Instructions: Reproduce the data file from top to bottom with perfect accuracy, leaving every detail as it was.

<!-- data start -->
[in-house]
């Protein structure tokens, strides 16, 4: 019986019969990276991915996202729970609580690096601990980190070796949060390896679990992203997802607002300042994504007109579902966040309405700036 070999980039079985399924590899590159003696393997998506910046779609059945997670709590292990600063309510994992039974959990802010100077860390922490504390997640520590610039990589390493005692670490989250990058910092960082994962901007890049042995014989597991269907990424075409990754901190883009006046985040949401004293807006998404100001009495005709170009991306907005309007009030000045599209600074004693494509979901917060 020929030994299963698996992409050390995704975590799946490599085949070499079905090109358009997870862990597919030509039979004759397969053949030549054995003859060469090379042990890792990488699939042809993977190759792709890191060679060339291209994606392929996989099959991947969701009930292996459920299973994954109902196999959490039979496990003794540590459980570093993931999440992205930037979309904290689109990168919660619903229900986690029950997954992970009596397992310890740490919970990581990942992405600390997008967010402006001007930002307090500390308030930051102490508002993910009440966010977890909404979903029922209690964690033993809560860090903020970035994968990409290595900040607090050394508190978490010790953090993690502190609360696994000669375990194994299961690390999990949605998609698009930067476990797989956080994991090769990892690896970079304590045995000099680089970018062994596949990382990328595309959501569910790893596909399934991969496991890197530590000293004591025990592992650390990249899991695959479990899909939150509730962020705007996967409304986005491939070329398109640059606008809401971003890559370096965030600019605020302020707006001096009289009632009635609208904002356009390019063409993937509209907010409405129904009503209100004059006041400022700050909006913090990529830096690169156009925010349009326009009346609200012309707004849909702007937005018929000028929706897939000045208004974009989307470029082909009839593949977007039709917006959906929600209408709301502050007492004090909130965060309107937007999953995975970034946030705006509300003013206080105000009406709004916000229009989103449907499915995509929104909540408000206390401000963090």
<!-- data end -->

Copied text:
[in-house]
């Protein structure tokens, strides 16, 4: 019986019969990276991915996202729970609580690096601990980190070796949060390896679990992203997802607002300042994504007109579902966040309405700036 070999980039079985399924590899590159003696393997998506910046779609059945997670709590292990600063309510994992039974959990802010100077860390922490504390997640520590610039990589390493005692670490989250990058910092960082994962901007890049042995014989597991269907990424075409990754901190883009006046985040949401004293807006998404100001009495005709170009991306907005309007009030000045599209600074004693494509979901917060 020929030994299963698996992409050390995704975590799946490599085949070499079905090109358009997870862990597919030509039979004759397969053949030549054995003859060469090379042990890792990488699939042809993977190759792709890191060679060339291209994606392929996989099959991947969701009930292996459920299973994954109902196999959490039979496990003794540590459980570093993931999440992205930037979309904290689109990168919660619903229900986690029950997954992970009596397992310890740490919970990581990942992405600390997008967010402006001007930002307090500390308030930051102490508002993910009440966010977890909404979903029922209690964690033993809560860090903020970035994968990409290595900040607090050394508190978490010790953090993690502190609360696994000669375990194994299961690390999990949605998609698009930067476990797989956080994991090769990892690896970079304590045995000099680089970018062994596949990382990328595309959501569910790893596909399934991969496991890197530590000293004591025990592992650390990249899991695959479990899909939150509730962020705007996967409304986005491939070329398109640059606008809401971003890559370096965030600019605020302020707006001096009289009632009635609208904002356009390019063409993937509209907010409405129904009503209100004059006041400022700050909006913090990529830096690169156009925010349009326009009346609200012309707004849909702007937005018929000028929706897939000045208004974009989307470029082909009839593949977007039709917006959906929600209408709301502050007492004090909130965060309107937007999953995975970034946030705006509300003013206080105000009406709004916000229009989103449907499915995509929104909540408000206390401000963090």